Spielberg continues journey to the top with ‘Lincoln’ January 12, 2013
To say that Steven Spielberg has established himself as one of the premiere film directors is an understatement. The filmmaker behind “Jaws,” “Indiana Jones” and “Jurassic Park” has a secure place in the audience’s conscious.
He could have stopped with his big-budget films and continued to make immersive “popcorn” pictures. Luckily for audiences, Spielberg’s drive has kept him not only at the top of people’s must-see blockbusters list, but also the potential Oscar nominees list. His journey to the top is best witnessed in his films “Schindler’s List,” “Saving Private Ryan” and most recently “Lincoln.”
“Lincoln” — with 12 Oscar nominations — is no less thrilling and entertaining than any of his aforementioned films and will have audiences asking questions weeks after it takes a bow. That is the power of a Spielberg film. He creates an environment so complete and nearly tangible that afterward audiences still want more.
Admittedly, “Lincoln” won’t be for everyone. In absence of the action Spielberg is known for are scenes filled with flawless dialogue that will call back to issues still present in our nation today. “Lincoln” requires a patient viewer in the same way last year’s “Tinker Tailor Soldier Spy” did, but what it lacks in dinosaurs, fast-paced action, and aliens it makes up for with outstanding acting, a mesmerizing screenplay, and a surprising bit of comedy.
The actor on most critics’ lips has been the king of method acting, Daniel Day-Lewis, but the standout performer in “Lincoln” is Tommy Lee Jones as Thaddeus Stevens. Jones has been acting for years and has 71 productions to his name after not having taken any acting classes.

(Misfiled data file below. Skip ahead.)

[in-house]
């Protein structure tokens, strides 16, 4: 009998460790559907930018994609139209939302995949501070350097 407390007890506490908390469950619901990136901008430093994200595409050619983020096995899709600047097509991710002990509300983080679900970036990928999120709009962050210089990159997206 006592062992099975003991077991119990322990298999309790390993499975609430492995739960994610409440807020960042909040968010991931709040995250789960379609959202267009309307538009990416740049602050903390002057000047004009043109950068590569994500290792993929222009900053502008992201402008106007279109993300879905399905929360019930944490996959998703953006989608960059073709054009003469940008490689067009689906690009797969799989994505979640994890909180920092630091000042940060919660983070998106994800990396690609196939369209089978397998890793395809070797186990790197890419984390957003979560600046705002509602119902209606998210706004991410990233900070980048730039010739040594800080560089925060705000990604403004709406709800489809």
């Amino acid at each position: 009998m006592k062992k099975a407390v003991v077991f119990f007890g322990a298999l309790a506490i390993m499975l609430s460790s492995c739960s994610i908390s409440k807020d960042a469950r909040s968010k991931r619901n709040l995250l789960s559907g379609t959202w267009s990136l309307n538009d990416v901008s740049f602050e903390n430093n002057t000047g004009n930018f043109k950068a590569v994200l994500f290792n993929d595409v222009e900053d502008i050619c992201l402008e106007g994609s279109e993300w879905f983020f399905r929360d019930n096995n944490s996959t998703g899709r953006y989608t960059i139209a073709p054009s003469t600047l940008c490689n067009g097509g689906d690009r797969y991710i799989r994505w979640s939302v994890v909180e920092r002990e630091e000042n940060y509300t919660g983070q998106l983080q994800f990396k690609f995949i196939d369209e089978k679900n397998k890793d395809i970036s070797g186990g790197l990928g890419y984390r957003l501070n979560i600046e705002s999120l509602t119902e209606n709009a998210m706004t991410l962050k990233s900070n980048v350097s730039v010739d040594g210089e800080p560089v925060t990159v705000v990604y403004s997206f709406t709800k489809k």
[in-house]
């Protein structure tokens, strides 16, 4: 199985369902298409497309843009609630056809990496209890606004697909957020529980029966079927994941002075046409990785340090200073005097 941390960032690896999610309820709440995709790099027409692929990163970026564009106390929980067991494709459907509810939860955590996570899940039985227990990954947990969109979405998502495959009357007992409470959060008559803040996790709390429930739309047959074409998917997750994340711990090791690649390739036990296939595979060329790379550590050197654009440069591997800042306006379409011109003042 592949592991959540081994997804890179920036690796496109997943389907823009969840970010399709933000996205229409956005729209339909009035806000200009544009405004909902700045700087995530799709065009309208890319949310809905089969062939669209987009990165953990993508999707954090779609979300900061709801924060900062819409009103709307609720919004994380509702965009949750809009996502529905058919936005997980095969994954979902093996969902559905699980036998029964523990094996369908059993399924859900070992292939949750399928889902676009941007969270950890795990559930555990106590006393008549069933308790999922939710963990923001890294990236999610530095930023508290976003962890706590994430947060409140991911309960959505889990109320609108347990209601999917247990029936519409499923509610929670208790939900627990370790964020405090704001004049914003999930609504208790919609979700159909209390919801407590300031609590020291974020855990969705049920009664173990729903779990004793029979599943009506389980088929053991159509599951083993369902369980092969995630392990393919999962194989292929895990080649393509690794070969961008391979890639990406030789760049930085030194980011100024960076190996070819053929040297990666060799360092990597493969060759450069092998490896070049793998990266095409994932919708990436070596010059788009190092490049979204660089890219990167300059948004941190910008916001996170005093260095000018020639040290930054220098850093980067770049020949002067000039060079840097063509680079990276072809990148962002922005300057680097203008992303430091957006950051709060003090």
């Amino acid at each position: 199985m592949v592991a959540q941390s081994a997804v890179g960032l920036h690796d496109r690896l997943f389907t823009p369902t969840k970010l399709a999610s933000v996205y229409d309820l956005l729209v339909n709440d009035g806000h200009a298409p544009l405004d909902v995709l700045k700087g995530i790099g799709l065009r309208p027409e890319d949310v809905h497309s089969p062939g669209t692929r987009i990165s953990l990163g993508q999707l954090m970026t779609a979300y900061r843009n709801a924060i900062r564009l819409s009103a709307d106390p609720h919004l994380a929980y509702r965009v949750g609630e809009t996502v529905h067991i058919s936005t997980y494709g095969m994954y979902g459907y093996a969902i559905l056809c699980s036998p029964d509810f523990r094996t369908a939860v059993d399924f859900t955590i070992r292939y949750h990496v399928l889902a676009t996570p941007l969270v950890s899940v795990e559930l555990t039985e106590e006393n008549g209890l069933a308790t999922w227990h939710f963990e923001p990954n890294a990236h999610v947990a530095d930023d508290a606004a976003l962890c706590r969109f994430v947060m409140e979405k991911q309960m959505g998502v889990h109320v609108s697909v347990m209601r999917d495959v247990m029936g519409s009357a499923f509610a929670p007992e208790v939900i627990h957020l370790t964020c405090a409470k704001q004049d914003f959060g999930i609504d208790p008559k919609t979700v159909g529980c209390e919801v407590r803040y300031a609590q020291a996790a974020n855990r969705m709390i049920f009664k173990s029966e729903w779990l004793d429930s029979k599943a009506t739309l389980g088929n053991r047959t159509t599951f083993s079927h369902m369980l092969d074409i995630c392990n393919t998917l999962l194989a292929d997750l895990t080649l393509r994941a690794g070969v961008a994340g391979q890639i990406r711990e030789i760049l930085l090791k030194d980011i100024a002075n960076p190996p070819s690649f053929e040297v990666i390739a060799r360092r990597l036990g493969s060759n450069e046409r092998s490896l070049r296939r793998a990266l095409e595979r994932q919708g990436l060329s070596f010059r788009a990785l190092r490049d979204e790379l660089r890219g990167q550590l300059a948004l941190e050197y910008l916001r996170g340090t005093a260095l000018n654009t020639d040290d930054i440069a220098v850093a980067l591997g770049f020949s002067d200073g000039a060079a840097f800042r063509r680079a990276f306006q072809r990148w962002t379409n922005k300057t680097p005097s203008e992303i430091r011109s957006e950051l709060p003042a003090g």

Each time when Jones comes on screen it feels fresh. He’s known for being the unbreakable older man, but along with that sternness is heart. Stevens’ character is so interesting that you might ask if the film should be called “Thaddeus Stevens.”
Stevens fights for “the other” in a tale that consistently repeats itself as we encounter new battles for civil rights. With a gruff moniker and stubborn stance for all rights for African-Americans we see a new view of the “rich white man” not often seen in historical films. The way he controls other men with simply a look is powerful, but what’s more powerful is one of the final scenes of the film when Stevens returns home to his wife, an African-American woman.
Day-Lewis is also in top form as the 16th president of the United States. Day-Lewis brings an impenetrable confidence to the screen that is best showcased in scenes of powerful dialogue between the president and his cabinet. These scenes are just as entertaining and palpable as those from another presidential production, “The West Wing.”
Providing a history education while never losing relevance, “Lincoln” succeeds as one of the best films of 2012.
Movie fan Patrick White doesn't spare anyone's feelings when deciding if the latest Hollywood offering is trash or treasure. Catch his reviews on the latest theater and DVD releases in Saturday's paper.